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Easy Breathing—Definition of a Gamification System to Support the Chronic Care of Childhood Asthma

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DOI: 10.4236/jbise.2016.910B016    981 Downloads   1,432 Views   Citations

ABSTRACT

Asthma is the most common noncommunicable disease among children. It leads to substantial problems both in health and economic terms to individuals and families. This paper introduces a technological solution, Easy Breathing, that supports the man-agement of childhood asthma, providing tools for both doctors and patients. Through the establishment of an asthma chronic care model, it combines doctors’ professional guidance and a gamification system to improve the compliance of patients with their treatments and to provide them with tools for the self-management of their disease. The system is in the testing phase, the first mockup has been developed and validated with 270 medical experts and patients, and it will be tested with 540 end-users over the next months.

1. Introduction

Asthma is a heterogeneous disease, usually characterized by chronic airway inflammation. It is defined by the history of respiratory symptoms such as wheeze, shortness of breath, chest tightness and cough that vary over time and in intensity, together with variable expiratory airflow limitation. The global asthma report informs that 14% of worldwide children showed asthmatic symptoms in 2013 [1]. Asthma can harm children’s health badly and it could lead to lifetime health problems for children, increasing the risk of developing other diseases and disabilities, even engendering social and psychological problems later in life [2]. Asthma can also generate a vast economic burden as is reflected in a significant number of scientific studies [3]. The economic costs of asthma are ranked as one of the highest among chronic diseases [3]. Thus, a solution to reduce the incidence and effects of childhood asthma could be conducive to the patient’s health and the family’s financial condition.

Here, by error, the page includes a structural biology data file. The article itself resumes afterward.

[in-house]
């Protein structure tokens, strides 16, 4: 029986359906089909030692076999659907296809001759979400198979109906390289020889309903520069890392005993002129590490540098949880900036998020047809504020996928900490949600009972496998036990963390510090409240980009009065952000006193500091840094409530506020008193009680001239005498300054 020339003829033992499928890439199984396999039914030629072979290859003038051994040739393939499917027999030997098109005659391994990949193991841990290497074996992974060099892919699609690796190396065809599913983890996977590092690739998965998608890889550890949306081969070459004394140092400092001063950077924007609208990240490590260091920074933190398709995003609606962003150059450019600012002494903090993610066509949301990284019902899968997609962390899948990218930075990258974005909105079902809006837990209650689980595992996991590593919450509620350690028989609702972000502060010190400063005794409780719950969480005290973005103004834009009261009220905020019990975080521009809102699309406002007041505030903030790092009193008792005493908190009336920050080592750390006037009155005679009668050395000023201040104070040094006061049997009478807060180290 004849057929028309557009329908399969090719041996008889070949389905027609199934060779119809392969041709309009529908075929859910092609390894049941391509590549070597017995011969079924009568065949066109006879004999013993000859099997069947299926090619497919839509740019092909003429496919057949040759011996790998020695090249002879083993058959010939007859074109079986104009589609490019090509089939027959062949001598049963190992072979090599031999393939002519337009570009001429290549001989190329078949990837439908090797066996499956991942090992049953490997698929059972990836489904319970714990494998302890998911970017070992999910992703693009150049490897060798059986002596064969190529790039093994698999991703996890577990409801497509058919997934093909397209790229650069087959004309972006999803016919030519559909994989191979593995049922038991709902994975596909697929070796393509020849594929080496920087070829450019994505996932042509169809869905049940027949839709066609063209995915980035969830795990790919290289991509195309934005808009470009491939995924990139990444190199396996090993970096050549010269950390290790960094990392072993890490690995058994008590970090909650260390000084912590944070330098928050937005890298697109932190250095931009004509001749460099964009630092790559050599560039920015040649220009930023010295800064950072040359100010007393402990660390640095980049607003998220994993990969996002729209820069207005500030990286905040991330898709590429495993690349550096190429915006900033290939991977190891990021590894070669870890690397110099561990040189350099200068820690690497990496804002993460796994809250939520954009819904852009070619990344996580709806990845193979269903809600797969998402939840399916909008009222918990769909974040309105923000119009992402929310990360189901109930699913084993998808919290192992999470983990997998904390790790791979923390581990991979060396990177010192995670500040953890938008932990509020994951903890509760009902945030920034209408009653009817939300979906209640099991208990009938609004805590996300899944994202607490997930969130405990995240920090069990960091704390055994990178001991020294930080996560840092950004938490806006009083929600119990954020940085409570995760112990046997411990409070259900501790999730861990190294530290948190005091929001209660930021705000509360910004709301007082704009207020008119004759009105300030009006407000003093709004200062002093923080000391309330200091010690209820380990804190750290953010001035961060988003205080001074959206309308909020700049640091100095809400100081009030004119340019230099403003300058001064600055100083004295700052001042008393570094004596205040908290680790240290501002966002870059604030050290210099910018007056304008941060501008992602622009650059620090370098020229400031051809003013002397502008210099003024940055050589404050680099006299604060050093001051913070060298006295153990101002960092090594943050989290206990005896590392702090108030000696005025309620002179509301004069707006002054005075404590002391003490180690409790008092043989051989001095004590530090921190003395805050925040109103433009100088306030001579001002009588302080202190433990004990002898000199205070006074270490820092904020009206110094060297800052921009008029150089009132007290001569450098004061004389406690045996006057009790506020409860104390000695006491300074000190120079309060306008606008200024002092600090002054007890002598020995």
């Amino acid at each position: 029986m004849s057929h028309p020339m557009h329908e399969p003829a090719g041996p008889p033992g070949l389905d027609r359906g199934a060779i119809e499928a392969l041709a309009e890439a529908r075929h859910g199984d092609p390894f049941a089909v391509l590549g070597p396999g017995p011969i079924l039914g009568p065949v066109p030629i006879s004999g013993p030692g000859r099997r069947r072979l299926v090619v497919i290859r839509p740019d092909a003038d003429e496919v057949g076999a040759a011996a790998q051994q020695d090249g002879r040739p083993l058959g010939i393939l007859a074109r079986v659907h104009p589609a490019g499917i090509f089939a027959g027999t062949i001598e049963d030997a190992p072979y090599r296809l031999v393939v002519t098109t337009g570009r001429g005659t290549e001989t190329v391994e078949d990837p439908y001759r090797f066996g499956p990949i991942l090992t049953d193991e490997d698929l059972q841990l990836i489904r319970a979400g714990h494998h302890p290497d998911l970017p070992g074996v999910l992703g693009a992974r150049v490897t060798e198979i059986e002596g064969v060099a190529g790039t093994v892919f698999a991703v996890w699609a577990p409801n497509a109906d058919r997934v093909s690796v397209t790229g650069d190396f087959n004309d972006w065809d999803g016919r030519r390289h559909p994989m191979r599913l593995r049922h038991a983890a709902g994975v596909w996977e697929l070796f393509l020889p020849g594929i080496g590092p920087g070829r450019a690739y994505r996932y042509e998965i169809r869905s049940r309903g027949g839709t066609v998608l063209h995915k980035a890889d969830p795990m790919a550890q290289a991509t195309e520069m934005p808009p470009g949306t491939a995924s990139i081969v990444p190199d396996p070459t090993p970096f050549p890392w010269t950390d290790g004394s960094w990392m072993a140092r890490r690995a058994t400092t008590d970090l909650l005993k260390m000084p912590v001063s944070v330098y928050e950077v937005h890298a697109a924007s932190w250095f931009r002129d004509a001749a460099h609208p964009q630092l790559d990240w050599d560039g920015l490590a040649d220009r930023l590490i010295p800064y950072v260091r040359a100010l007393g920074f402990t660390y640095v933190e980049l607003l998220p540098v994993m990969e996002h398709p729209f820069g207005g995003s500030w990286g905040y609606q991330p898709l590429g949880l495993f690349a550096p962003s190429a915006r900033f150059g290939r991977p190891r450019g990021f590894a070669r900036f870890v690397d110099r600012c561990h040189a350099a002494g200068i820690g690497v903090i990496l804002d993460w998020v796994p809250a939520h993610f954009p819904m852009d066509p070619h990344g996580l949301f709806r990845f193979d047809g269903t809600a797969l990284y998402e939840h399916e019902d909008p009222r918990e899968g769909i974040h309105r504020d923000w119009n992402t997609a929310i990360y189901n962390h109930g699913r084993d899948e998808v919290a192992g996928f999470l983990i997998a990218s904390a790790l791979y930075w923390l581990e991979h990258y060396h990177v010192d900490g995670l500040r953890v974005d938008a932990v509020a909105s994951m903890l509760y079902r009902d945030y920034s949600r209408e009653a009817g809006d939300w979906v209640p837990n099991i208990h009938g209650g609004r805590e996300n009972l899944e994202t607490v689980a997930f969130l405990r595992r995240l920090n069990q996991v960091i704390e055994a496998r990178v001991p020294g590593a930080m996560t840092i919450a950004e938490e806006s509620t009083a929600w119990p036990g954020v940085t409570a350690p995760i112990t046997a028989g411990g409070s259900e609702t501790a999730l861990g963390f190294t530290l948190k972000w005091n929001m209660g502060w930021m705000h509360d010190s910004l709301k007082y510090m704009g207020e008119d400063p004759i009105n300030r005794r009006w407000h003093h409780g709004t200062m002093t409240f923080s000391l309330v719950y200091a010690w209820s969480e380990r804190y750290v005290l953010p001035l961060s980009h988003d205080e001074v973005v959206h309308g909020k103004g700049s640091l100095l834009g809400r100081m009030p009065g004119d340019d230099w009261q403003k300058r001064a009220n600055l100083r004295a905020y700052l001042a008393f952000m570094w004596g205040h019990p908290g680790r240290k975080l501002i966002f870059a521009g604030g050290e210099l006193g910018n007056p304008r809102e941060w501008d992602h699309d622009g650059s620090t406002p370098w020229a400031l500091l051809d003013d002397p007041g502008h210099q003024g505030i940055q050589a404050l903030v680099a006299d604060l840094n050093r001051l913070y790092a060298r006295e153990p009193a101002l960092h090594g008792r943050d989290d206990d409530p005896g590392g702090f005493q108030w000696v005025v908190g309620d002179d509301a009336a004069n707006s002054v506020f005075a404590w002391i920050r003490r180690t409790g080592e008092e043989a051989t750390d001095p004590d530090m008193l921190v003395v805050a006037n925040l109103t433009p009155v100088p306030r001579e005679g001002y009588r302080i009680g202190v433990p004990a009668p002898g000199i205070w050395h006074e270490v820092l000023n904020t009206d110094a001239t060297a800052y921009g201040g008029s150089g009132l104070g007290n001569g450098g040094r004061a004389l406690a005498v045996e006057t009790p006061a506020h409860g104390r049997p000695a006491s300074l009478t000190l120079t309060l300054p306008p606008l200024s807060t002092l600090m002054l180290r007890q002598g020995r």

According to the Global Initiative for Asthma (GINA) guidelines, long-term asthma management requires a combination of pharmacological and non-pharmacological strategies. A common approach for all patients with asthma includes: correct inhaler skills and adherence to the medication use, a written asthma action plan for worsening or attack, advice about self-monitoring of symptoms and peak expiratory flow (PEF), and regular medical review [4].

In any case, the effective management of asthma requires the patient’s cooperation outside of the hospital. Information and Communication Technologies (ICTs) can provide tools for both professionals and patients to let patients or their family members access the professional services anytime and anywhere. New sensors, together with communication and processing capabilities, can make the collection, storage, analysis and transmission of patients’ data much easier than years ago. ICTs can contribute a tool to implement an asthma care system based on the global asthma management guidelines to create a professional and personalized asthma care plan for each patient. Particularly, this work describes an eHealth application, Easy Breathing, to support the self-management of children and their parents for childhood asthma. It allows patients to get the remote professional and appropriate care by connecting them with their doctors, educating children and parents, generating a personalized manage plan, providing mechanisms for the self-management, and alerting about potential risky situations.

2. Methods and Materials

2.1. Methods